Where R is an index of priority. Higher R gets you on the ark, lower R bars entrance. D is a measure of a species distinctiveness–this could be measured, for example, by the nearest common ancestor metric. U is a measure of the special utility of a species beyond its diversity (Pandas are cute, goats are useful etc.) C is the cost of a project to increase the probability of survival and Delta P is the increase in the probability of survival so Delta P/C is the cost of increasing the probability of survival per dollar. Put simply we should invest our dollars where they have the most survival probability per dollar multiplied by a factor taking into account diversity and utility.

The rule is simple and sensible and and it has been used occasionally. Much more could be done, however, to optimize dollars spent on conservation and Weitzman’s rule gives us the necessary practical guidance. RIP.

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If only a certain German government had been aware of this justification for its policy decisions ensuring that only those with the best chance of surviving would be allowed to survive, maybe they would not have felt the need to keep their actions to optimize the spending of Reichsmarks secret.

Admittedly, this is the sort of thing that Prof. Cowen seems more interested in.

You need to drop the cheer leading for the Nazis. It's never a good look.

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Thank God Noah saved the koala, that's what I say. And the puffin, of course. Or did he just leave dicky-birds to fly around? It's decades since I looked at the OT.

P.S. You presumably meant the counterfeit Nobel.

You know who got off easy in the flood? The fish. Why no big holocaust for them?

Let's see... One myth used to prop up a theory/myth. What could go wrong?

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The terms freshwater and saltwater don't only apply to economists.

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The best bit was this: "The math establishing the result is complex and, of course, there are caveats such as linearity assumptions which might reverse the example in a particular case"

Go on: what you get out of a mathematical model depends on what you put into it? Unheard of!

And is what you put into it an authentic attempt to model reality or is it simply a way of ensuring that the resultant model can be solved? (Or, as in Climate Science, is it a way of ensuring you get the answer you want?)

In spite of which cavilling I must say that that sounds like a fascinating bit of work. Good for Weitzman!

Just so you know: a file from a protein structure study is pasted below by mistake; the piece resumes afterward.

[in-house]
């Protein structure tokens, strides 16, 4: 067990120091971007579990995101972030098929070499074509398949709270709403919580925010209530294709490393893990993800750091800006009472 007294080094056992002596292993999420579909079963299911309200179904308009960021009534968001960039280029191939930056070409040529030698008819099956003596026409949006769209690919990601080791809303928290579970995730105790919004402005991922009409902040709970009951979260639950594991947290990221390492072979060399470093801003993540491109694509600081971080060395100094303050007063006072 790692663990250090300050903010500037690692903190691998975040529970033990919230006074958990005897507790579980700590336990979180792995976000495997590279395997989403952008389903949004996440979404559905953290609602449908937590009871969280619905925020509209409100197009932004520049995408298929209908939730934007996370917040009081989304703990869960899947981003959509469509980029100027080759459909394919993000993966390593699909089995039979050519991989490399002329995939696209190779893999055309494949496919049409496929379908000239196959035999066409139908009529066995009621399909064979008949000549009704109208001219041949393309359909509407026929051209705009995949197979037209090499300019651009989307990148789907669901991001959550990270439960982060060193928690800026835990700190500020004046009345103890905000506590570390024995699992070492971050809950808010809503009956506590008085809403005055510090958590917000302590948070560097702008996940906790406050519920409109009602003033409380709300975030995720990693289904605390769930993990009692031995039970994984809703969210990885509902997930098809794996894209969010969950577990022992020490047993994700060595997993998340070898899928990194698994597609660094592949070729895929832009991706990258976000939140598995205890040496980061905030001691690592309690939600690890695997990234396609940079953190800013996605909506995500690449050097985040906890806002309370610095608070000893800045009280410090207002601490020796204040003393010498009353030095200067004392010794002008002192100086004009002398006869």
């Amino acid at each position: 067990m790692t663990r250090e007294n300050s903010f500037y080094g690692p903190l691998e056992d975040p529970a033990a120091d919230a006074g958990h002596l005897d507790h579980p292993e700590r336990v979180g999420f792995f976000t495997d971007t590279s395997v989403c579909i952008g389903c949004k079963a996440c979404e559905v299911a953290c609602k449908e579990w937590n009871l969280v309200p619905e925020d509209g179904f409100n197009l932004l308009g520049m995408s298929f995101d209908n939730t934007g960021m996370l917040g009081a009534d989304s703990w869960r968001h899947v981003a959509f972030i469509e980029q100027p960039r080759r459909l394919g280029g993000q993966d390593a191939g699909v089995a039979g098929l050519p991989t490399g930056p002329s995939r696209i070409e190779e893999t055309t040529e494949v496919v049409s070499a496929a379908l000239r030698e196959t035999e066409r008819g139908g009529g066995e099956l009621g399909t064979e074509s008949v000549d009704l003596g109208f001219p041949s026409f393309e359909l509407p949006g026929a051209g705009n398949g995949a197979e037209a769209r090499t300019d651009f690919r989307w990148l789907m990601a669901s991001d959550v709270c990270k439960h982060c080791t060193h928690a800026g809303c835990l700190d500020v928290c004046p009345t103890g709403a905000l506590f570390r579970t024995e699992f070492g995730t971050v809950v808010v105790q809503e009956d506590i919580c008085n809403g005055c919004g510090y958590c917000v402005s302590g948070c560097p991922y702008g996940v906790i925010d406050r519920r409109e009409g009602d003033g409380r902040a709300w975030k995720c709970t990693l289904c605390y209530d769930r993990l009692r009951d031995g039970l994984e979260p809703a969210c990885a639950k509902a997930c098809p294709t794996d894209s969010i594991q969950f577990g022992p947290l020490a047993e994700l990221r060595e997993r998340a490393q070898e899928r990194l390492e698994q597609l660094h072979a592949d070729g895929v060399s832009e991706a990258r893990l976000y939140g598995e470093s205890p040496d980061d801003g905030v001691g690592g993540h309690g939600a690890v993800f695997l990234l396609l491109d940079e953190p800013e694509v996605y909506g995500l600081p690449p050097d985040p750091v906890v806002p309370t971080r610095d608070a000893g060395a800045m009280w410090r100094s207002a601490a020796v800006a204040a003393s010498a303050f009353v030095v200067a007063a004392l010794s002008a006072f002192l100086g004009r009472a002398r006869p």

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Interesting. There are two instances of species that have been managed into decline in my area. The mountain Caribou, and the Kokanee in Kootenay Lake. It seems that in both cases it is an all or nothing proposition, and the series of half measures have no effect or make the situation worse. Both have solutions proposed that involve killing other species; bull trout who operate the Kokanee fry, and with the Caribou increase the harvest on all the other ungulates, then shoot the wolves. When the real problem is production of green energy, the rigorous control of water levels for hydroelectric generation, and the cris-crossing of Caribou habitat with power transmission lines creating access to the high country for predators.

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Weitzman's recent research focused, not coincidentally, on the economics of catastrophes. Will we rely, should we rely, on mathematics to determine the allocation of resources in a world with increasing numbers and levels of catastrophes? What's the alternative? Chance, political power (i.e., bribes), intuition, sentimentality, or ethnicity, race, national identity, or other markers? The U.S. is about to be hit by a major hurricane. How should relief be allocated? An aside, I have a friend who has a Ph.D. in anthropology. The focus of his research and his sub-specialty is catastrophes and how to respond to them. I reside in a hurricane-prone area. What I have observed is the coordinated way first responders deal with a catastrophe, in particular what is given priority. I assume that much planning goes into it, and mathematics plays a part. My friend often advises government agencies on such questions. My observation: better to plan ahead (mathematics) than to respond after the catastrophe, when emotions rather than logic are likely to affect the responders actions.